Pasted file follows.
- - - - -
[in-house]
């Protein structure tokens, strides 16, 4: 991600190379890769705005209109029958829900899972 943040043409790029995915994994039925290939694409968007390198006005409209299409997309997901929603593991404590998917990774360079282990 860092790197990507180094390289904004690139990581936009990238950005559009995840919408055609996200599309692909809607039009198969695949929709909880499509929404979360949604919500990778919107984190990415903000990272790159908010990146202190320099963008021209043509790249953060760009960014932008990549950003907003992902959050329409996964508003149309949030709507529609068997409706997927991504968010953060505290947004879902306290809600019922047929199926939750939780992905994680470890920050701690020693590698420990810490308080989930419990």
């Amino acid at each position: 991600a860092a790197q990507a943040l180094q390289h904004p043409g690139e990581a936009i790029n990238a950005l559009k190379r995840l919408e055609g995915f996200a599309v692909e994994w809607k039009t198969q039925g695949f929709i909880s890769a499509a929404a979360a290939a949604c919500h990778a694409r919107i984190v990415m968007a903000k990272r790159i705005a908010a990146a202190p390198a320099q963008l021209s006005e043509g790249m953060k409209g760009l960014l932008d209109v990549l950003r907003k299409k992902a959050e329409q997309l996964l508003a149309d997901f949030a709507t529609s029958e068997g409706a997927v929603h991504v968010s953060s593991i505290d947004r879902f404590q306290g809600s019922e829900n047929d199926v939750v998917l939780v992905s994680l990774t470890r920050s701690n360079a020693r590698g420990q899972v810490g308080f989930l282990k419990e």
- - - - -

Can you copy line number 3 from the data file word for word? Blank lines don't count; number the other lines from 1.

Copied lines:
């Amino acid at each position: 991600a860092a790197q990507a943040l180094q390289h904004p043409g690139e990581a936009i790029n990238a950005l559009k190379r995840l919408e055609g995915f996200a599309v692909e994994w809607k039009t198969q039925g695949f929709i909880s890769a499509a929404a979360a290939a949604c919500h990778a694409r919107i984190v990415m968007a903000k990272r790159i705005a908010a990146a202190p390198a320099q963008l021209s006005e043509g790249m953060k409209g760009l960014l932008d209109v990549l950003r907003k299409k992902a959050e329409q997309l996964l508003a149309d997901f949030a709507t529609s029958e068997g409706a997927v929603h991504v968010s953060s593991i505290d947004r879902f404590q306290g809600s019922e829900n047929d199926v939750v998917l939780v992905s994680l990774t470890r920050s701690n360079a020693r590698g420990q899972v810490g308080f989930l282990k419990e």